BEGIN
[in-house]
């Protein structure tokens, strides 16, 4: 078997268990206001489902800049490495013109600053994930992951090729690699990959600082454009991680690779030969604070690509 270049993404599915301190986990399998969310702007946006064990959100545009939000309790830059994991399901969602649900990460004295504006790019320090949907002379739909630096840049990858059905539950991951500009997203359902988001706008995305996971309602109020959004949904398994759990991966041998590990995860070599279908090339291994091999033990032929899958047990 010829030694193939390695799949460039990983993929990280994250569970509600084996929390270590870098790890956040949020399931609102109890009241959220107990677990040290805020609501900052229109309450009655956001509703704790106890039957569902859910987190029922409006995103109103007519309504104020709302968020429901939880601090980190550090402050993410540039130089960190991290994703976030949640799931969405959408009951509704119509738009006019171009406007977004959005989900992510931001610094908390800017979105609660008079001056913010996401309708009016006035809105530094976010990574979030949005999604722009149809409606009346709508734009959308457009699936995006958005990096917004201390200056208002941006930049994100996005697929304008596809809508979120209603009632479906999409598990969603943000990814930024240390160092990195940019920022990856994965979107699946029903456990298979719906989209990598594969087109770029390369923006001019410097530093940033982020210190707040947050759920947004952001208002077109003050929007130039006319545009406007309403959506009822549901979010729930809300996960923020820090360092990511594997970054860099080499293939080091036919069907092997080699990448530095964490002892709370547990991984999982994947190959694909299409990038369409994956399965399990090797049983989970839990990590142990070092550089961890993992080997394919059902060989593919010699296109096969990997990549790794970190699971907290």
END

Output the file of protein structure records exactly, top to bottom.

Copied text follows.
[in-house]
């Protein structure tokens, strides 16, 4: 078997268990206001489902800049490495013109600053994930992951090729690699990959600082454009991680690779030969604070690509 270049993404599915301190986990399998969310702007946006064990959100545009939000309790830059994991399901969602649900990460004295504006790019320090949907002379739909630096840049990858059905539950991951500009997203359902988001706008995305996971309602109020959004949904398994759990991966041998590990995860070599279908090339291994091999033990032929899958047990 010829030694193939390695799949460039990983993929990280994250569970509600084996929390270590870098790890956040949020399931609102109890009241959220107990677990040290805020609501900052229109309450009655956001509703704790106890039957569902859910987190029922409006995103109103007519309504104020709302968020429901939880601090980190550090402050993410540039130089960190991290994703976030949640799931969405959408009951509704119509738009006019171009406007977004959005989900992510931001610094908390800017979105609660008079001056913010996401309708009016006035809105530094976010990574979030949005999604722009149809409606009346709508734009959308457009699936995006958005990096917004201390200056208002941006930049994100996005697929304008596809809508979120209603009632479906999409598990969603943000990814930024240390160092990195940019920022990856994965979107699946029903456990298979719906989209990598594969087109770029390369923006001019410097530093940033982020210190707040947050759920947004952001208002077109003050929007130039006319545009406007309403959506009822549901979010729930809300996960923020820090360092990511594997970054860099080499293939080091036919069907092997080699990448530095964490002892709370547990991984999982994947190959694909299409990038369409994956399965399990090797049983989970839990990590142990070092550089961890993992080997394919059902060989593919010699296109096969990997990549790794970190699971907290």